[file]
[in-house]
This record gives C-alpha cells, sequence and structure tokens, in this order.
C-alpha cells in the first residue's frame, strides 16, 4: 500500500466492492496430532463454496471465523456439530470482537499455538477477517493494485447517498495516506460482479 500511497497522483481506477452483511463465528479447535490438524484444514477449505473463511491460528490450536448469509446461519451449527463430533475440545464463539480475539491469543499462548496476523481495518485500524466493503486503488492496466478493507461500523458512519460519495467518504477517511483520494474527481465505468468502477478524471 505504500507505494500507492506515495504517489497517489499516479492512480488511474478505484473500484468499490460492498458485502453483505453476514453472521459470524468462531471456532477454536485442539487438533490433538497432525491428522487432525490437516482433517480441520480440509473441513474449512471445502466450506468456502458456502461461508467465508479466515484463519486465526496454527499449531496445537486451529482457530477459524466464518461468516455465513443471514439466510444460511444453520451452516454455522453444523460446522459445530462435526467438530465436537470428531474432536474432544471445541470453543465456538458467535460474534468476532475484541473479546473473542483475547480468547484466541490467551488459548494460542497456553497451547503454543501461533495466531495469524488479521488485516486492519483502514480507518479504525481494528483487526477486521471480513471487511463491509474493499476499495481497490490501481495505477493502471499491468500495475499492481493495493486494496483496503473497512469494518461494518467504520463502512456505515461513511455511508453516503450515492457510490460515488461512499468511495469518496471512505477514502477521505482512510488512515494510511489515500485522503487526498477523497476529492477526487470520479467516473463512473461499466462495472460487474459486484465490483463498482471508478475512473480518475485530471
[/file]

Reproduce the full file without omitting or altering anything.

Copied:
[in-house]
This record gives C-alpha cells, sequence and structure tokens, in this order.
C-alpha cells in the first residue's frame, strides 16, 4: 500500500466492492496430532463454496471465523456439530470482537499455538477477517493494485447517498495516506460482479 500511497497522483481506477452483511463465528479447535490438524484444514477449505473463511491460528490450536448469509446461519451449527463430533475440545464463539480475539491469543499462548496476523481495518485500524466493503486503488492496466478493507461500523458512519460519495467518504477517511483520494474527481465505468468502477478524471 505504500507505494500507492506515495504517489497517489499516479492512480488511474478505484473500484468499490460492498458485502453483505453476514453472521459470524468462531471456532477454536485442539487438533490433538497432525491428522487432525490437516482433517480441520480440509473441513474449512471445502466450506468456502458456502461461508467465508479466515484463519486465526496454527499449531496445537486451529482457530477459524466464518461468516455465513443471514439466510444460511444453520451452516454455522453444523460446522459445530462435526467438530465436537470428531474432536474432544471445541470453543465456538458467535460474534468476532475484541473479546473473542483475547480468547484466541490467551488459548494460542497456553497451547503454543501461533495466531495469524488479521488485516486492519483502514480507518479504525481494528483487526477486521471480513471487511463491509474493499476499495481497490490501481495505477493502471499491468500495475499492481493495493486494496483496503473497512469494518461494518467504520463502512456505515461513511455511508453516503450515492457510490460515488461512499468511495469518496471512505477514502477521505482512510488512515494510511489515500485522503487526498477523497476529492477526487470520479467516473463512473461499466462495472460487474459486484465490483463498482471508478475512473480518475485530471